Watson vs. Jennings

The best game show contestant on the best game show ever (Ken Jennings on Jeopardy) will soon compete against IBM’s Watson-class computer. Watson is favored to win. Today’s Watson technology requires a large room full of hardware. In 15 years, this same computing power will sit on a desktop. As we approach Turing-class computing (2050?), the power of today’s Watson computer will seem as quaint as the Sperry-Univac is today.

I can envision a day when we no longer define religion in terms of having the “right knowledge.” I’m thinking David Hayward could do a cartoon showing three of the world’s leading religious thinkers as Jeopardy panelists – a Christian, a Muslim, a Buddhist – while Watson provides far deeper and more nuanced answers – even what we would call wisdom.

And why not? With the entire written history of world religions (and every other branch of knowledge) in its memory (think Internet 2050), and thousands of increasingly nuanced processing algorithms at its disposal, it’s only a matter of time (perhaps 2 or 3 generations) before “epistebots” and “theobots” surpass the best human experts in their ability to parse and disseminate specific knowledge and even wisdom. Consider that this “entire body of human knowledge and wisdom” will one day be on every global desktop, in every language, in every home and mobile device, instantly accessible in deeply interactive and immersive ways we cannot imagine today.

This is good news for religion, and humanity in general. As we are released from the need to define ourselves by tribal knowledge, we begin to define ourselves more relationally, more collectively, more empathically, more humanly. Even the perception of “enemy” must change as we begin to see ourselves as part of a larger global family. As we relax our desire and need for intellectual power, we can focus more on what makes us uniquely human:  our childlike awe and wonder at the universe and our ability to feel and act with greater compassion, empathy, and love towards other people, and all creation.

“You have to understand all the nuances, all the regionalisms, slang and shorthand to play the game, to get the clues.” – Harry Friedman, Executive Producer, Jeopardy!


Looking

When I look at the ocean for a long time, the blue

and restless driven waves, I keep looking, I keep looking,
I keep looking at the waves swaying in the wind

like a metronome, wired for the sound of a sleeping heart,

and I keep looking with the silence of the sun
on the windowpane, and I keep looking and do not stop

looking deeper into waves as if into the middle

of a woman’s body, where the soul and spirit
have no human bonds, and I begin never to turn away

from looking though I am frightened but keep looking

beyond what I know until I can hardly think or breathe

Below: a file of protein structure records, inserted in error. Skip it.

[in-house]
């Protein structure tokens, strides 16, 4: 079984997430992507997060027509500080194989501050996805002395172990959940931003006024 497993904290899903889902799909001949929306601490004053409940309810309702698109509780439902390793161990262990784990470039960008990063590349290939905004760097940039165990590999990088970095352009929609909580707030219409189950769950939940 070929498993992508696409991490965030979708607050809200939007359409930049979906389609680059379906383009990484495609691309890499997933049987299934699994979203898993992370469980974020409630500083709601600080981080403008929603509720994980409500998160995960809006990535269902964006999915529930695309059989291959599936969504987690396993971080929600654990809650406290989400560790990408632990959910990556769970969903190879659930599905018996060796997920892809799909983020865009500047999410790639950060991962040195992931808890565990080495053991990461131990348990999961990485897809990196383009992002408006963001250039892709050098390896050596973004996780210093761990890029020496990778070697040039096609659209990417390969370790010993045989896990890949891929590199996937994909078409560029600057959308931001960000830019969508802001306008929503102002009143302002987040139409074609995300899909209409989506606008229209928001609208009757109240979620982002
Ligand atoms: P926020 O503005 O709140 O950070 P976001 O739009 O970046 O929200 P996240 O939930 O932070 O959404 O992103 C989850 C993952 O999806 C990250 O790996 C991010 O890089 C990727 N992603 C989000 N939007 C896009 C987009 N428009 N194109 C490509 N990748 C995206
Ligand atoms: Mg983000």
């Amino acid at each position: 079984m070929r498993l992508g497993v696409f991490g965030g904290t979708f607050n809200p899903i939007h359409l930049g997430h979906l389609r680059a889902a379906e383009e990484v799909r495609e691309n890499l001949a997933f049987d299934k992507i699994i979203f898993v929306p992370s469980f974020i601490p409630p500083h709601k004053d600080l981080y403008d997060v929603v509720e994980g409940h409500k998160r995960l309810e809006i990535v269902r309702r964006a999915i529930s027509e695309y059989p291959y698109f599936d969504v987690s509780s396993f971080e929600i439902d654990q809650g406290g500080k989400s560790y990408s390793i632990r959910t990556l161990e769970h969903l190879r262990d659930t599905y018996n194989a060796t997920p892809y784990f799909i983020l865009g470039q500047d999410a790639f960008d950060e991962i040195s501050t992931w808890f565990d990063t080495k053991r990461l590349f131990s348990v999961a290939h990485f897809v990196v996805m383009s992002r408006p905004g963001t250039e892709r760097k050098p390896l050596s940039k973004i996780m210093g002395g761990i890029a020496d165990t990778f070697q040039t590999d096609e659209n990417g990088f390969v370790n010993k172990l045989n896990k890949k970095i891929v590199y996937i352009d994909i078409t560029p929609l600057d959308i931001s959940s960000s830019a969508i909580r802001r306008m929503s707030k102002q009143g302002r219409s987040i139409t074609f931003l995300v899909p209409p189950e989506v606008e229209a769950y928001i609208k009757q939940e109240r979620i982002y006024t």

because I have arrived, with the need to be me disappearing

into the beautiful waves, reflecting no one, nothing, no one.

Jason Shinder (1955 – 2008)

……………………………………………

“All of man’s troubles

stem from his inability

to sit quietly alone

in a room”  – Blaise Pascal


The MAE Foundation

Gathering up those things which shape our thoughts

We pack as though a journey to forever is stretching out ahead

Saints go naked

Prophets look back wistfully

Choking vapours drive life out of corners

And rivers graciously receive our poisons

Like trusting children

Patient figures stand and wait

Gazing down at rusting rails

To unknown places with no names

– Ralph Steadman 1997 (from Plague and the Moonflowers)

My talented friend Richard recently told me of a new philanthropic work to help Burmese genocide refugees (150,000+). The work employs music and musical instruments to enhance opportunity for creativity and hope into lives that survive on $20 per month. Richard has seen how music can positively change individuals and communities oppressed with struggle and little hope. Fittingly, the name of this new work is The MAE Foundation (Music Alters Everything). Richard’s vision includes the mobilization of the music industry (composers, producers, musicians, etc.) to become involved in this important work.

I browsed some YouTube videos on Burmese genocide to put in this post, but literally broke down after a couple minutes. The inhumanity is unspeakable. I encourage you to browse over to Richard’s site (in beta), and do what you can to help.


Ivory Coast

Jan 2011: My cousin left Ivory Coast in late December and was home with her folks for Christmas. The standoff continues in country, hundreds of people have been killed, and it’s not looking good.

8 Dec: e-mail from cousin.. “Today the Ambassador told us to prepare for the worst, and talk to our local staff about the possibility that expats will be evacuated… it’s quite dramatic.”

6 Dec: updated news HERE. Does not look promising.

4 Dec: My cousin e-mailed today from Abidjan City in the Ivory Coast, Africa. She is country director for a large U.S. government relief program in Cote d’Ivoire. The country held their first free /democratic elections in many years this week. She was part of the massive multi-national election observer team. She had earlier outlined for me some details of their roles as observers. All Cote d’Ivoire polling places (including the key northern and central provinces) were staffed with official multi-national observers who counted and cross-counted every vote on-site, and who then physically accompanied the paper votes as they were transferred from polling places to the capital of Abidjan. The observers remained present while central voting authorities re-counted all votes and tallied results.